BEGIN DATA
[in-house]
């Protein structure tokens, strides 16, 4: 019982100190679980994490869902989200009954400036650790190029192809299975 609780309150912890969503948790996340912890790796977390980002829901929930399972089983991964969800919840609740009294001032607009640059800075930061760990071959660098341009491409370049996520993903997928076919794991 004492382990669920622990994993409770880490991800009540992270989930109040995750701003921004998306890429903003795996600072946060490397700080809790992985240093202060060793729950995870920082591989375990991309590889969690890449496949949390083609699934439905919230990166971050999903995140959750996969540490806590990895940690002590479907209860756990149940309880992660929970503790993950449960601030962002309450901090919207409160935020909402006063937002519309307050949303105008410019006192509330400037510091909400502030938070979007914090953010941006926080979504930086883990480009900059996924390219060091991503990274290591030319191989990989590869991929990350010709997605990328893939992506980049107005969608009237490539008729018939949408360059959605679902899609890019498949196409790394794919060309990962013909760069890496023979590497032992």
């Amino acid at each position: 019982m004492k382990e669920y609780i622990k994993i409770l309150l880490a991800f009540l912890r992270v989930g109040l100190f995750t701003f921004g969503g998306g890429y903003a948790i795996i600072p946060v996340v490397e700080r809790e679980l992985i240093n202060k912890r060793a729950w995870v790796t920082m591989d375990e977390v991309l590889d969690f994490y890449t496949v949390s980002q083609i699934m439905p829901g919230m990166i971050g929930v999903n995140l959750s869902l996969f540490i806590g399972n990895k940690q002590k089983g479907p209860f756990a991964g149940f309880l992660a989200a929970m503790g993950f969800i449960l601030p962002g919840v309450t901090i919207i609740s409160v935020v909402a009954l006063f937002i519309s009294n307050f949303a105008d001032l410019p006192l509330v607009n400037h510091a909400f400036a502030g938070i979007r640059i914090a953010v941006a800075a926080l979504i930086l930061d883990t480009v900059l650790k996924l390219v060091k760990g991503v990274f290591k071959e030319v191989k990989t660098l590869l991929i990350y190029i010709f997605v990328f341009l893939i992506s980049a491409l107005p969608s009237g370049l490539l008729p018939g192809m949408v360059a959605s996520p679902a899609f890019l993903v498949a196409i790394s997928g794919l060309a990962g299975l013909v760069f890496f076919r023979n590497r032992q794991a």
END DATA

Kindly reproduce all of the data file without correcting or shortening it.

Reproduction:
[in-house]
């Protein structure tokens, strides 16, 4: 019982100190679980994490869902989200009954400036650790190029192809299975 609780309150912890969503948790996340912890790796977390980002829901929930399972089983991964969800919840609740009294001032607009640059800075930061760990071959660098341009491409370049996520993903997928076919794991 004492382990669920622990994993409770880490991800009540992270989930109040995750701003921004998306890429903003795996600072946060490397700080809790992985240093202060060793729950995870920082591989375990991309590889969690890449496949949390083609699934439905919230990166971050999903995140959750996969540490806590990895940690002590479907209860756990149940309880992660929970503790993950449960601030962002309450901090919207409160935020909402006063937002519309307050949303105008410019006192509330400037510091909400502030938070979007914090953010941006926080979504930086883990480009900059996924390219060091991503990274290591030319191989990989590869991929990350010709997605990328893939992506980049107005969608009237490539008729018939949408360059959605679902899609890019498949196409790394794919060309990962013909760069890496023979590497032992």
């Amino acid at each position: 019982m004492k382990e669920y609780i622990k994993i409770l309150l880490a991800f009540l912890r992270v989930g109040l100190f995750t701003f921004g969503g998306g890429y903003a948790i795996i600072p946060v996340v490397e700080r809790e679980l992985i240093n202060k912890r060793a729950w995870v790796t920082m591989d375990e977390v991309l590889d969690f994490y890449t496949v949390s980002q083609i699934m439905p829901g919230m990166i971050g929930v999903n995140l959750s869902l996969f540490i806590g399972n990895k940690q002590k089983g479907p209860f756990a991964g149940f309880l992660a989200a929970m503790g993950f969800i449960l601030p962002g919840v309450t901090i919207i609740s409160v935020v909402a009954l006063f937002i519309s009294n307050f949303a105008d001032l410019p006192l509330v607009n400037h510091a909400f400036a502030g938070i979007r640059i914090a953010v941006a800075a926080l979504i930086l930061d883990t480009v900059l650790k996924l390219v060091k760990g991503v990274f290591k071959e030319v191989k990989t660098l590869l991929i990350y190029i010709f997605v990328f341009l893939i992506s980049a491409l107005p969608s009237g370049l490539l008729p018939g192809m949408v360059a959605s996520p679902a899609f890019l993903v498949a196409i790394s997928g794919l060309a990962g299975l013909v760069f890496f076919r023979n590497r032992q794991a």